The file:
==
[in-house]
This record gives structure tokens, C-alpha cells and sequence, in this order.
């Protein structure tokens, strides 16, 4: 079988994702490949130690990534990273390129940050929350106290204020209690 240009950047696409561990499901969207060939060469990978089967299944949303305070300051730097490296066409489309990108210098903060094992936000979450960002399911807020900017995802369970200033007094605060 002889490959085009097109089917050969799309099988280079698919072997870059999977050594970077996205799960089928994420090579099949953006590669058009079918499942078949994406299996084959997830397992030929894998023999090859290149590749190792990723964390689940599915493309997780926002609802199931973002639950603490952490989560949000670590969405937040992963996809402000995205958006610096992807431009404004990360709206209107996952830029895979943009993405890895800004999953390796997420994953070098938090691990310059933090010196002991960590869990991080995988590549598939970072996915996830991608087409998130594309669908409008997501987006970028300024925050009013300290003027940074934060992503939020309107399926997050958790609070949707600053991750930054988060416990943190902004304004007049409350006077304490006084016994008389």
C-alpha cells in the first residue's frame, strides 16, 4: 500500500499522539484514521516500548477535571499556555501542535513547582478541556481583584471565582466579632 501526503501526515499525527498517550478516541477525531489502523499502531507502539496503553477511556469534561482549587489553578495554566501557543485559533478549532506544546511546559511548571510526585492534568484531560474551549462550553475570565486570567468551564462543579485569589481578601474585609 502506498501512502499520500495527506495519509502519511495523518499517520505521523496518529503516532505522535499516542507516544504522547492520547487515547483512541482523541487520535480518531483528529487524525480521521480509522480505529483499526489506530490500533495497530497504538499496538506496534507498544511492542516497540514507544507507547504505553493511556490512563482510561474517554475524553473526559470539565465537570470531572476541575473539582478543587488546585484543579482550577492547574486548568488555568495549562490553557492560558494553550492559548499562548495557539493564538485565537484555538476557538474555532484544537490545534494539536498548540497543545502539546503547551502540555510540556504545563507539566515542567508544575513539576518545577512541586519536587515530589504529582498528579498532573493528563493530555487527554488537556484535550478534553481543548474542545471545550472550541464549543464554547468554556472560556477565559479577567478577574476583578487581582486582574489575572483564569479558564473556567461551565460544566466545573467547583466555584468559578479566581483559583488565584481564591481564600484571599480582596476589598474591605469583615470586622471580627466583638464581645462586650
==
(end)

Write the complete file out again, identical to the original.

[in-house]
This record gives structure tokens, C-alpha cells and sequence, in this order.
């Protein structure tokens, strides 16, 4: 079988994702490949130690990534990273390129940050929350106290204020209690 240009950047696409561990499901969207060939060469990978089967299944949303305070300051730097490296066409489309990108210098903060094992936000979450960002399911807020900017995802369970200033007094605060 002889490959085009097109089917050969799309099988280079698919072997870059999977050594970077996205799960089928994420090579099949953006590669058009079918499942078949994406299996084959997830397992030929894998023999090859290149590749190792990723964390689940599915493309997780926002609802199931973002639950603490952490989560949000670590969405937040992963996809402000995205958006610096992807431009404004990360709206209107996952830029895979943009993405890895800004999953390796997420994953070098938090691990310059933090010196002991960590869990991080995988590549598939970072996915996830991608087409998130594309669908409008997501987006970028300024925050009013300290003027940074934060992503939020309107399926997050958790609070949707600053991750930054988060416990943190902004304004007049409350006077304490006084016994008389």
C-alpha cells in the first residue's frame, strides 16, 4: 500500500499522539484514521516500548477535571499556555501542535513547582478541556481583584471565582466579632 501526503501526515499525527498517550478516541477525531489502523499502531507502539496503553477511556469534561482549587489553578495554566501557543485559533478549532506544546511546559511548571510526585492534568484531560474551549462550553475570565486570567468551564462543579485569589481578601474585609 502506498501512502499520500495527506495519509502519511495523518499517520505521523496518529503516532505522535499516542507516544504522547492520547487515547483512541482523541487520535480518531483528529487524525480521521480509522480505529483499526489506530490500533495497530497504538499496538506496534507498544511492542516497540514507544507507547504505553493511556490512563482510561474517554475524553473526559470539565465537570470531572476541575473539582478543587488546585484543579482550577492547574486548568488555568495549562490553557492560558494553550492559548499562548495557539493564538485565537484555538476557538474555532484544537490545534494539536498548540497543545502539546503547551502540555510540556504545563507539566515542567508544575513539576518545577512541586519536587515530589504529582498528579498532573493528563493530555487527554488537556484535550478534553481543548474542545471545550472550541464549543464554547468554556472560556477565559479577567478577574476583578487581582486582574489575572483564569479558564473556567461551565460544566466545573467547583466555584468559578479566581483559583488565584481564591481564600484571599480582596476589598474591605469583615470586622471580627466583638464581645462586650